MV Obsession

My obsession with Martha's Vineyard.. phototography..genealogy and life in general and this and that…


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Sunday Stills: Objects Over 100 Years Old…

This is my maternal grandfather Charles’s pocket watch. He died in 1910 and I’m not sure how long he had this pocket watch but it’s safe to say it’s over 100 years old.  My mother was only 3 years old when her father died so she really didn’t have many memories of him.  In researching our ancestors my daughter Deb came across a heart breaking story about Charles.  At the age of 10, Charles’s father, Charles’s mother and his 3 older siblings died within months of one another leaving Charles the oldest of the 4 remaining siblings.  This watch might have been the only thing my mother had that was her father’s and now it belongs to my daughter Deb, Charles’s great granddaughter.  I like that.

 

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A close up of the intricate pictures on the front and back.

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For many years the watch sat in my jewelry box untouched. I took it out and wound it and it began ticking… it was missing hands though. New hands, new pocket watch chain, thorough cleaning and the watch is keeping time once again. Actually that’s not entirely true, Charles the watch doesn’t always keep the correct time every day… seems Charles is having a bit of a good time teasing us.

 

https://secondwindleisure.com/2018/08/19/sunday-stills-objects-over-100-years-old/?wref=tp

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My Great-Uncle, Louis A Young … The Incredible Man With No Hands…

 

Louis A Young 1887 – 1952

When he was 14 years old in 1902 Louis lost both his hands in a chemical explosion in Newark, NJ where he lived.  One arm gone above the elbow, the other several inches above the wrist.  A devastating accident but did it stop Louis from living a full and productive life… absolutely not.

He dressed himself, played baseball, boxed, he shoveled snow and coal for exercise. He  was an avid fisherman who could rig his own line and reel in his fish without any help.  He also supported a wife and family and his father.  He could use artificial appliances but did not advocate them which he believed to be too heavy and rendered muscles insensitive. Instead he used a simple leather strap, between the strap and his arm he placed the object he intended to use, such as a knife or fork and by tensing his muscles he could hold it firmly.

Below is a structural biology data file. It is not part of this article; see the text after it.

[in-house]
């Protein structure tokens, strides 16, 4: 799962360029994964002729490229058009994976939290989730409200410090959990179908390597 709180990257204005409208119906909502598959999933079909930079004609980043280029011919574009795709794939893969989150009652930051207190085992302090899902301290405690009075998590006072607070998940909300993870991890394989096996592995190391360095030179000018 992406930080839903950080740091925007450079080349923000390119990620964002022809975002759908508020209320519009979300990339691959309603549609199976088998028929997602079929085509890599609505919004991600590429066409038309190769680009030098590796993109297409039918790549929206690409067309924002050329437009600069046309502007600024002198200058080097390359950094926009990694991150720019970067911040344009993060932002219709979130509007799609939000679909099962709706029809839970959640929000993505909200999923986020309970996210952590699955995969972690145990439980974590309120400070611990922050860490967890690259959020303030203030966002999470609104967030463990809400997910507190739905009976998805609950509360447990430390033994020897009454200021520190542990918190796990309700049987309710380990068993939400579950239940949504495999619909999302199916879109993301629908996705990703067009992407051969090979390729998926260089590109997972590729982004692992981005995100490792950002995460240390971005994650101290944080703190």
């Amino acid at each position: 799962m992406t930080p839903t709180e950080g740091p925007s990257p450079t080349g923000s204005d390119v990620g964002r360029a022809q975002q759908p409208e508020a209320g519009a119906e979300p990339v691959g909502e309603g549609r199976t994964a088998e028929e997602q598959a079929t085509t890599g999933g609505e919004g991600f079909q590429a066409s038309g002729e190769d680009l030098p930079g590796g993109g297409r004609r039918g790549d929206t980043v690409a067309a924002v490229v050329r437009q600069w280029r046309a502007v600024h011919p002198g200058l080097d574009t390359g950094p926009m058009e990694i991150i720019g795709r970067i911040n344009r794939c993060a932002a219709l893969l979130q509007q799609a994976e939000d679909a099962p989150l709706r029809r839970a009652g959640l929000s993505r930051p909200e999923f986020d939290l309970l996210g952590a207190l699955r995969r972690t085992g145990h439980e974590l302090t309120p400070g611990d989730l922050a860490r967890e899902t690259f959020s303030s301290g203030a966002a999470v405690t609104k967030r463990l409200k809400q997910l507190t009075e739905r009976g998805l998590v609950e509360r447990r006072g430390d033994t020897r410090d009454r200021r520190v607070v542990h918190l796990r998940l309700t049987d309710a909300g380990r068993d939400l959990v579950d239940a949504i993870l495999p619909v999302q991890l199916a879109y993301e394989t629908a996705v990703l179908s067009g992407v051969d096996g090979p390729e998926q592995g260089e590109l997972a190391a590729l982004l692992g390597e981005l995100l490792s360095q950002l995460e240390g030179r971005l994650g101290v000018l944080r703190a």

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By vocation he was a news dealer in New York City.

His newsstand at Union Square.

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He was a volunteer instructor at The Institute for Crippled Men in NY and for the U.S. government in its rehabilitation work among soldiers.

He was an amazing man and although he was my great-uncle I never knew about him until recently.  He was one of my paternal grandmother Josephine’s brothers, but she never talked about her family… that generation seems to have been very closed mouthed about a lot of things unfortunately.

But… along comes Ancestry and all kinds of  information becomes available.  I want to take a moment here to thank Ancestry and our new found cousins for the opportunity to not only know about this particular uncle but in gifting us with new family members 🙂

Back to our story.    My daughter Deb got notification from Ancestry about a possible match. The match is Louis’s grandson, Bob Jr whose father, Bob Sr is Louis’s son. Bob Sr was turning 89 in July and would we be interested in meeting the family and celebrating Bob Sr’s birthday with them???????? Um… yes, very much so.

On a beautiful Sunday afternoon in July off we went to Long Island to meet the family and what a wonderful day it was.